YUTAN – By the mid-20th century, much of the North American prairie grasslands had been destroyed by extensive farming. But a small plot of land north of Yutan has endured, almost untouched by man for centuries.
The Knott Tallgrass Prairie is located just north of Yutan on a minimum maintenance road. On a hot afternoon last Sunday, a handful of prairie enthusiasts and amateur horticulturists saw such a place during an open house there.
The namesake of the prairie, Tim Knott, hosted the event. The prairie is owned by the Wachiska Audubon Society of Lincoln. Knott is a member.
The prairie was named for Knott after he had suffered a hip fracture five years ago. He joked that the society thought he wouldn’t survive the injury and christened the prairie in his honor. As a result, he feels a bit of ownership for the land, he added.
Knott was a little more serious as he talked about the prairie and its formation. Plants migrated from the north and south during warm periods between “ice ages,” he said. What resulted were the prairies that stretched across the Great Plains, filled with tall grasses, flowering plants and teeming with wildlife.
“Most of these plants here are more at home in Texas and Oklahoma,” he said as he looked out over the prairie.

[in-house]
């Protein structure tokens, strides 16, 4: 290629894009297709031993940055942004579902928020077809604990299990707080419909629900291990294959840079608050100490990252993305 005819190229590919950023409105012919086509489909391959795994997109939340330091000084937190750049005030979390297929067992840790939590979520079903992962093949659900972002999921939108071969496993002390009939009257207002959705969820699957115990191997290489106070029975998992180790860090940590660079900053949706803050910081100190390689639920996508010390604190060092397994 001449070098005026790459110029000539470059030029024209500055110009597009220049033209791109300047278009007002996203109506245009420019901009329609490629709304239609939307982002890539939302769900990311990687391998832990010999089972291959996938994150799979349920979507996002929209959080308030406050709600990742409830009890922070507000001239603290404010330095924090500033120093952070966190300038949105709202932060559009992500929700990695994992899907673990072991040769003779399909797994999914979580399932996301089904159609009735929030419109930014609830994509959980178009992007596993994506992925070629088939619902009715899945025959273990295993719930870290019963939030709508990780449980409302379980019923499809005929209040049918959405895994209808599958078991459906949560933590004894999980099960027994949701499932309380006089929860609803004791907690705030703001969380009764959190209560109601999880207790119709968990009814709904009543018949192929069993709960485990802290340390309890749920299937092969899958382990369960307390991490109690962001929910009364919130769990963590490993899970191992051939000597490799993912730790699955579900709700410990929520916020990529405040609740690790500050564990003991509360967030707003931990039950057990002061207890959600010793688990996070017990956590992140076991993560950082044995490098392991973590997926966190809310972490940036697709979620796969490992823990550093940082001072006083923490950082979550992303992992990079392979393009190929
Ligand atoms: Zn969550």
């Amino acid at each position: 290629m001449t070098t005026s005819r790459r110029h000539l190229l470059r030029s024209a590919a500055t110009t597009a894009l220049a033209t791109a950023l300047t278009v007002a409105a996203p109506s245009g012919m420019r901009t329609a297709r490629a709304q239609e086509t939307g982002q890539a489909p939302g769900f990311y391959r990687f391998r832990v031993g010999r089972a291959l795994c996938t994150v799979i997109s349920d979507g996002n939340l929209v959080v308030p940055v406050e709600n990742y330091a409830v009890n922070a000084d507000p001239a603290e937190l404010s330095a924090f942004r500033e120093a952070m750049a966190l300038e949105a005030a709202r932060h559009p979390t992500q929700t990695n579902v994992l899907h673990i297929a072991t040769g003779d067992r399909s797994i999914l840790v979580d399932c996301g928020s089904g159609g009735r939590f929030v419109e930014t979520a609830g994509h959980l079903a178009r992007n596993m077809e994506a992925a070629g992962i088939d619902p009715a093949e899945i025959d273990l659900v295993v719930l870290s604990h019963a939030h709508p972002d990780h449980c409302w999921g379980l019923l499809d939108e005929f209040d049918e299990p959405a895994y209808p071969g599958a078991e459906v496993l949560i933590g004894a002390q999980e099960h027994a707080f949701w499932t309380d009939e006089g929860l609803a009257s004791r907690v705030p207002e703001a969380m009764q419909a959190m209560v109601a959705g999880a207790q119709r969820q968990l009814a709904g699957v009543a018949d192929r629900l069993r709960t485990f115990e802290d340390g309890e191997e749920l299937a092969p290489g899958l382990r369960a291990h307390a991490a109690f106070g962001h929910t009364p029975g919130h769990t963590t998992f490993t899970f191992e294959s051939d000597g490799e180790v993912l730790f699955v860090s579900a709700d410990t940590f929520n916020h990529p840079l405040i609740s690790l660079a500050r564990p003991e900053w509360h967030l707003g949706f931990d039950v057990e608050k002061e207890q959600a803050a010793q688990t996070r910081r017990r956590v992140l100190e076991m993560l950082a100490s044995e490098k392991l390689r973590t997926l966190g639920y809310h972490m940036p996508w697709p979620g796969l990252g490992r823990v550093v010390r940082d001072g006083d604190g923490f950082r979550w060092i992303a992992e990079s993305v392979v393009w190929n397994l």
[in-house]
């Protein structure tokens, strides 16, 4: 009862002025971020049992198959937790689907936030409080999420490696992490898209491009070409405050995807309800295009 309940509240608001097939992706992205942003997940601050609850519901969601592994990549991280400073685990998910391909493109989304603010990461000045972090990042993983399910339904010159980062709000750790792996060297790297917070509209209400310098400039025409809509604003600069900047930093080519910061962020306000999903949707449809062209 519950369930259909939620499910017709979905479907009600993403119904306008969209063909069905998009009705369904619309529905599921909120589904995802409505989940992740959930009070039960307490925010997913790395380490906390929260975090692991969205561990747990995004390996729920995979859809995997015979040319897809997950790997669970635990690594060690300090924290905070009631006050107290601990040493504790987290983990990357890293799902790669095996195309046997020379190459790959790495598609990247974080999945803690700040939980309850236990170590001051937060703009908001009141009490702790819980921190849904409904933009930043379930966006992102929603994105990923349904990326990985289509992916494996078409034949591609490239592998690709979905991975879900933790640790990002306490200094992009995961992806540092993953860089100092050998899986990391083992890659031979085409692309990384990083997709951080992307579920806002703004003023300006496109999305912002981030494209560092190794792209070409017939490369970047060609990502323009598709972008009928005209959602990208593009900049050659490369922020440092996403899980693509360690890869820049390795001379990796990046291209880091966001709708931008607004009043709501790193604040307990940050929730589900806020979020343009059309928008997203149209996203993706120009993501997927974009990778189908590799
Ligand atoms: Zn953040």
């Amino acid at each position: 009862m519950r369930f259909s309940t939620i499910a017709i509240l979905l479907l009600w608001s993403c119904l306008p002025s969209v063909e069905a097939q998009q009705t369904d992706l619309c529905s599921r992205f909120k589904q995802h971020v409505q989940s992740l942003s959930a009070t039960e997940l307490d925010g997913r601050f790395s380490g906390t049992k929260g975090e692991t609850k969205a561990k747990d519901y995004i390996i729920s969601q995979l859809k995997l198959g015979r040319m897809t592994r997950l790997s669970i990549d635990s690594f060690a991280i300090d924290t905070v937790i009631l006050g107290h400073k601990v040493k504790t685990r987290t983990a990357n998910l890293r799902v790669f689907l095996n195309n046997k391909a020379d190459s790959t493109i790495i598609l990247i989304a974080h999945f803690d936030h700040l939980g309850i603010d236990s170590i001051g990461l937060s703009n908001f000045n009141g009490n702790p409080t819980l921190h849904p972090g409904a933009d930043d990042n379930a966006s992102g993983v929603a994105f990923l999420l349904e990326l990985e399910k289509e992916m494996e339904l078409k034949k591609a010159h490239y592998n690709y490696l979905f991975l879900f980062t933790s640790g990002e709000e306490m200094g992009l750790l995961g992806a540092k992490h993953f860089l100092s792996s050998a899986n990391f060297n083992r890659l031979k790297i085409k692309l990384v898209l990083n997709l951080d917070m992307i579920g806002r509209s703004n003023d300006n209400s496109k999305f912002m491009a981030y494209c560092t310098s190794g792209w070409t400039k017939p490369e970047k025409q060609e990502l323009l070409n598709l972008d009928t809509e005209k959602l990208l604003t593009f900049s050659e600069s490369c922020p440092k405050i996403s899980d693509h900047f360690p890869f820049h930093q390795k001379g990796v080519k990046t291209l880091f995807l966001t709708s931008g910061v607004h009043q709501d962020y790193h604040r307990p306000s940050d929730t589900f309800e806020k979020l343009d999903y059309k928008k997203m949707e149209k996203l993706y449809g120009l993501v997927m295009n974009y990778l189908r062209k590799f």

The society set up several educational tents around the 21-acre site, focusing on plants and insects that are found there. Several of the plants were marked with signs identifying their common names.
The land was previously owned by the Storm family. Knott said it may have had cattle grazing on it many years ago, but for the past several decades it has been allowed to return to its natural state, aided by the untouched patches of prairie surrounding it.
“It was able to recover because there were a lot of species here,” Knott said.
The wet meadow prairie is less than a mile from the Platte River in the area locals call “the bottoms.” A high water table draws hundreds of plant species and rare birds. During the open house, a pair dickcissels could be seen perching on tall grass stems.
Most of the visitors were transported to the site in an old school bus by Ron Drews, who has lived in the area all of his life and owns land around the prairie plot. He provided tidbits of information about the local area for the group. He also brought along two of his grandsons, Ryan and Luke.
The Wachiska Audubon Society of Lincoln owns several prairie properties in southeast Nebraska, managing them as a way to provide habitat for prairie plants and animals and offer educational opportunities.